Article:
Whether you are accused of a crime or involved in the proceedings, it is possible some of your personal property will be considered evidence and seized by the authorities. If this happens, you may wonder when and if you will ever see your property again. The answer to this depends on a number of factors, which an asset forfeiture attorney will be skilled at helping you navigate.
What Is Asset Forfeiture?
Asset forfeiture is a legal process that enables the government to take property away from civilians without paying for it, either temporarily or permanently, if the owner is allegedly involved in criminal offenses. Property seized under these rules can include cars, boats, airplanes, cash, bank accounts, homes, or even businesses. They are able to do this when it is evidence of a crime, contraband found during a lawful search, or any property deemed subject to forfeiture. The property itself must be purported to relate to the crime.
Some examples of property eligible to be considered asset forfeiture include:
- Money that was exchanged for drugs or intended to be exchanged for drugs
- Vehicles that may have transported property or weapons used in the commission of a felony or vehicles that were used in human trafficking
- Cell phones that were used during the commission of an offense
Civil vs. Criminal Asset Forfeiture Procedure
In civil asset forfeiture cases, the government is actually suing the item of property itself in relation to the crime, while the owner is a third party. The government must then prove the property is subject to forfeiture, and the owner can attempt to establish an “innocent owner” defense.
Federal civil forfeiture usually begins with seizure of the property, followed by a notice of seizure from the relevant agency to the owner. The owner must file this claim in order to later protect his property. Once filed, the prosecutor will review the claim and determine whether to file a complaint. The owner then has 35 days to file a judicial claim which assets ownership interest. Within 21 days of this claim, the owner must also file an answer denying any allegations. The forfeiture case can then be litigated. Because the item itself is being sued, the government can have an innocent owner and still find that the property was used by another person.
Criminal forfeiture is generally carried out with a sentence and conviction pursuant to the offender rather than the property.
Return of Forfeited Assets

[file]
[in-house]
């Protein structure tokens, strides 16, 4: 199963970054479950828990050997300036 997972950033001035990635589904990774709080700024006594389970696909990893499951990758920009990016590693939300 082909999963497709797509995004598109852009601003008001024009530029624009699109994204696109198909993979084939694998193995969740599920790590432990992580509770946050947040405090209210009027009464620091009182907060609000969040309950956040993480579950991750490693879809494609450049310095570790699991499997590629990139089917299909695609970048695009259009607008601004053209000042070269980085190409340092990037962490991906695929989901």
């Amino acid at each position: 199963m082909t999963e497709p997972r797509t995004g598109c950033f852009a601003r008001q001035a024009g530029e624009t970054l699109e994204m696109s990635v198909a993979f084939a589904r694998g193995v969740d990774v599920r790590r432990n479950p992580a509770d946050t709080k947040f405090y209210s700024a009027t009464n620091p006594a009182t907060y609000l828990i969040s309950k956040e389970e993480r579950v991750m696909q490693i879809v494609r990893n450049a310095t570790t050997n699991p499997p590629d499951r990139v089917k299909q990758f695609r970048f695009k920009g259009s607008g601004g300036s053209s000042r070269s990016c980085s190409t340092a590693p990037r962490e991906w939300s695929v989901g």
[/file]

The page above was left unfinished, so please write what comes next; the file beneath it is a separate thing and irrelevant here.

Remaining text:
If you are found guilty of a crime or your property is determined to be involved in a crime, you will not get it back. There is an entire process and industry within the government that is designed to turn a profit on forfeited items and fund further law enforcement. Any contraband items found during a search will also not be returned.
If you are found not guilty or charges are dropped, you can potentially get your belongings back. Items that are being held as evidence, such as clothing, will usually be returned once the prosecutor decides they are no longer needed.
When your items are not easily returned to you, you may need to proceed with a forfeiture case in order to win back your items. This is where it is important that you follow any procedures required by the court during the forfeiture process to show compliance and ensure you have a strong record of all communication.
Defenses in Asset Forfeiture Cases
There are a number of ways an asset forfeiture attorney can argue for the return of your property.
Innocent Owner Defense: If you can prove you did not know of or consent to illegal use of your property, you are able to win a forfeiture case and get your items back in certain states.
Unreasonable Delay: Lawyers will often argue that the government delayed filing for too long, or prolonged trial, and if this is deemed excessive or unjustified, this can win back assets.
Illegal Search and Seizure: In criminal cases, you can move to suppress evidence that’s has been illegally ceased. These same items can be ordered to be returned to you as they are no longer pursuant to a case.
Disproportionality: If it is ruled that forfeitures of property are not proportionate to the offense committed, this is considered unconstitutional and returns property to the owner.